KP Washington reduces use of antibiotics for upper respiratory infections

Dr. Angie Sparks describes key strategies of peer-comparison reporting and leaders supporting a learning community.

by Angie Sparks, MD, Kaiser Permanente Washington family physician and Medical Director, Clinical Knowledge Development & Support for Kaiser Permanente Washington’s Clinical Improvement and Prevention team

Health care should help our patients become healthier. But some tests, treatments, and procedures do more harm than good. That’s why we at Kaiser Permanente Washington have been partnering with Choosing Wisely to reduce low value tests and treatments that are unnecessary in most cases and can cause harm. Choosing Wisely is an initiative of the American Board of Internal Medicine (ABIM) Foundation in partnership with Consumer Reports to advance a national dialogue on avoiding wasteful or unnecessary health care.

We’re proud that as part of this effort we’ve helped to cut the proportion of our visits for upper respiratory infections (URIs) that lead to prescribing antibiotics. The overuse of antibiotics for viral URI is a national problem. In the United States, antibiotics are prescribed for URI about 40 million times each year, and there is wide regional variation in prescribing rates. We’ve helped Kaiser Permanente Washington clinicians reduce their prescribing rates from 37 percent to 27 percent. We are approaching our goal for 2018 of less than 20 percent.

Poster: Antibiotics for URIs. Less is More: Choosing Wisely at KPWA. Click on image for large-scale view.

To achieve this, we took many actions. These are the ones that have been most effective:

  • We gave our clinicians monthly reports on their performance, with comparison to their peers.
  • Our leadership made presentations to our clinicians. In addition to providing support for providers with high rates, they have also celebrated successes and recognized those with excellent antibiotic stewardship practices.
  • Our clinicians participated in continuing medical education sessions (CME) on this topic.
  • We also helped update the technical specifications for the Washington state metric to the International Statistical Classification of Diseases and Related Health Problems (ICD)-10 and incorporated Kaiser Permanente Washington provider feedback to improve data capture. Interventions elsewhere have led to some “diagnostic drift” (changing diagnoses from viral URI to sinusitis, for example). To avoid this practice, the Washington state metric includes sinusitis as a URI.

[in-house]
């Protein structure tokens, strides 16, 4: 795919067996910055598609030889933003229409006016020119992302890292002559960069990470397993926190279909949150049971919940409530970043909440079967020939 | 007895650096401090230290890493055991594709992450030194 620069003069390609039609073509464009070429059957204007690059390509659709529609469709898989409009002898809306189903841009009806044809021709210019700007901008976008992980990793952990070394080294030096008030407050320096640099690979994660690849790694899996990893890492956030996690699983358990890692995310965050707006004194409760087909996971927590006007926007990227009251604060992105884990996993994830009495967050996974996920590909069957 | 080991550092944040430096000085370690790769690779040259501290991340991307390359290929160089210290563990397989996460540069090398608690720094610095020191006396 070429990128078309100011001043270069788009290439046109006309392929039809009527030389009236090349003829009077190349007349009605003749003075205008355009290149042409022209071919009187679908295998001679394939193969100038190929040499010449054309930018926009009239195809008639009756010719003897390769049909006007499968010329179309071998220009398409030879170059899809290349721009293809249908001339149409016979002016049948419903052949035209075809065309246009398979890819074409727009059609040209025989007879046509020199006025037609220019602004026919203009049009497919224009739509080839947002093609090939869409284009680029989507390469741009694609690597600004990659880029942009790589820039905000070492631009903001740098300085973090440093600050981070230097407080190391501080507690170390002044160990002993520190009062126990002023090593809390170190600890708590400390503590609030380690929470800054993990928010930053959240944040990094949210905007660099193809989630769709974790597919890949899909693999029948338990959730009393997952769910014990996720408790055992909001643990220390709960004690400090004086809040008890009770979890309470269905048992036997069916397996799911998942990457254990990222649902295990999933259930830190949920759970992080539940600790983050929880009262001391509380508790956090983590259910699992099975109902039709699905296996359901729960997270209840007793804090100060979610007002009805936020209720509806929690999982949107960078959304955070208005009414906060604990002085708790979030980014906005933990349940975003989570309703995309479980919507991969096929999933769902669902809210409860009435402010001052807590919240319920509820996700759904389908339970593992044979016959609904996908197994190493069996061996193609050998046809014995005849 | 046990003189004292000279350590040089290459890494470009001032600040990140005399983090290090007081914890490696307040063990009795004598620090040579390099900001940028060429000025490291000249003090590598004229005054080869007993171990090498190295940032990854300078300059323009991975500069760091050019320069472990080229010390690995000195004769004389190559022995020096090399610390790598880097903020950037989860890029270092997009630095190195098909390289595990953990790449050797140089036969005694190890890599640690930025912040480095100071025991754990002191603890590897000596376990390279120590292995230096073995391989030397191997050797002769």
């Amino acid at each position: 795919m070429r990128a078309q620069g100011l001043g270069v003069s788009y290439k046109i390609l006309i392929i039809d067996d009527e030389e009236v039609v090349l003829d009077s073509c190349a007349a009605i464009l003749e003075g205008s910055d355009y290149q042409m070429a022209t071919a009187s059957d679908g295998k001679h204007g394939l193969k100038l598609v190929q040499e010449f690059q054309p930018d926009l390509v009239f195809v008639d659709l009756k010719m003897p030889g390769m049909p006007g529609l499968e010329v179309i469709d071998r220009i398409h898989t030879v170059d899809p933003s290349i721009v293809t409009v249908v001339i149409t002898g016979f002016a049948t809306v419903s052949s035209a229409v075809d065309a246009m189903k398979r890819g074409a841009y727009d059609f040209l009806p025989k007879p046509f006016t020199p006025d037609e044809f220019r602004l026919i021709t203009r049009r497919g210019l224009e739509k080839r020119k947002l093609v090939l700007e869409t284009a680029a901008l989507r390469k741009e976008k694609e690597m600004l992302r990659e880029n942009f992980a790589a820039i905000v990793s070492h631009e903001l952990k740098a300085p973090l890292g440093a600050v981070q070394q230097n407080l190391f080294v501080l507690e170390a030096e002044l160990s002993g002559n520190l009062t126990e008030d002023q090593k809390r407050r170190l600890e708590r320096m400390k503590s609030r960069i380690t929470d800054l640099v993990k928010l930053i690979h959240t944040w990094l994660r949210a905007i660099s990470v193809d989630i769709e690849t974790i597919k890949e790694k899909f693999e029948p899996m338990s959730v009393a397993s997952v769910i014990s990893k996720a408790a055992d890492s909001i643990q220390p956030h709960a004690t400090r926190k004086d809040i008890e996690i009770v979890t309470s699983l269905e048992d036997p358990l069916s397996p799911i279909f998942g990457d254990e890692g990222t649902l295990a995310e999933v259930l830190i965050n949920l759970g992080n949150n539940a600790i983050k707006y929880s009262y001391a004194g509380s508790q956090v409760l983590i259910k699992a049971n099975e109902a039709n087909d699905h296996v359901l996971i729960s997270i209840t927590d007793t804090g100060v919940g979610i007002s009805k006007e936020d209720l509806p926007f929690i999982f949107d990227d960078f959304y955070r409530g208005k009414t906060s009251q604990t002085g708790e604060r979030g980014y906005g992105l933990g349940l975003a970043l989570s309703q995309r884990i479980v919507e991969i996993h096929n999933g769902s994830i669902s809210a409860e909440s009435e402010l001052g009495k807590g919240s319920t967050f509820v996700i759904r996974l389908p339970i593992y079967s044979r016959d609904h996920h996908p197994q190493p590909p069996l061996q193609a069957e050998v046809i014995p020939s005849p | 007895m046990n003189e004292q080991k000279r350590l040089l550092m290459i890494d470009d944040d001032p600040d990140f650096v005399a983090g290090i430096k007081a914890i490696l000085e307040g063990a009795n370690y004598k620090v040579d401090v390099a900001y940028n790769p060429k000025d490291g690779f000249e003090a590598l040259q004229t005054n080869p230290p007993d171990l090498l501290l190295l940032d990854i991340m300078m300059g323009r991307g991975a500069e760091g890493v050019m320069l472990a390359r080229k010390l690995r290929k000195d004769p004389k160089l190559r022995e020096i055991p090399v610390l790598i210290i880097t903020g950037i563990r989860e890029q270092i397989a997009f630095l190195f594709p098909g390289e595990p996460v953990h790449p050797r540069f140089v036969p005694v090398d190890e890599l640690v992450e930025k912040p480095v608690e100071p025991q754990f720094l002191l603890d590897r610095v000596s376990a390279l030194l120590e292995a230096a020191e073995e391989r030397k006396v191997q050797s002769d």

Angie Sparks, MD

Transparent data sharing helps each clinician know how they compare to the rest of the group in prescribing rate and who can help them improve their practice. At baseline, peer-comparison reporting showed wide variations between providers, in their antibiotic prescribing rates for URIs, even within the same clinic office.

We found that antibiotic ordering for URI decreased (approaching goal) in our retail, urgent care, and primary care medical offices. Clinicians are eager to improve — and recognize their role in reducing low-value care. Communicating with patients about low-value care is an important skill for all providers. And our leaders are supporting this learning community.

Other efforts, and why they matter

Many people throughout Kaiser Permanente are working to reduce antibiotic over-prescription. For instance, Adam Sharp, MD, MS, and colleagues at the Kaiser Permanente Department of Research & Evaluation in Southern California recently published “Improving Antibiotic Stewardship: A Stepped-Wedge Cluster Randomized Trial” in the American Journal of Managed Care. Dr. Sharp also works as an emergency department physician at the Kaiser Permanente Los Angeles Medical Center.

In an effort similar to our own at Kaiser Permanente Washington, they reduced the odds of prescribing an antibiotic for sinusitis by 22 percent through physician education and intervention, including computer alerts to inform doctors when antibiotics may not be the best course of treatment.

This work matters because it means fewer prescriptions for medications that patients don’t need. Because viruses cause most URIs, antibiotics (which kill bacteria) don’t help. Antibiotics can cause side effects and make more bacteria resistant to antibiotics. URI is common and occurs 2 to 3 times a year for adults and up to 8 to 12 times a year for children. Because of this, overuse of costly treatments and visits as well as side effects caused by those treatments can really add up.

The bottom line?

In 2016, we avoided about 3,800 unneeded antibiotic prescriptions ($12,000) and 1,600 outpatient visits ($270,400). We estimate this resulted in avoiding approximately:

  • 950 diarrhea cases;
  • 760 skin reactions;
  • 4 emergency department visits; and
  • 1 anaphylactic reaction.

Even more importantly, our work helps curb the spread of antibiotic-resistant bacteria. Reducing low-value care such as this helps us be able to give more people the high-value care that they need.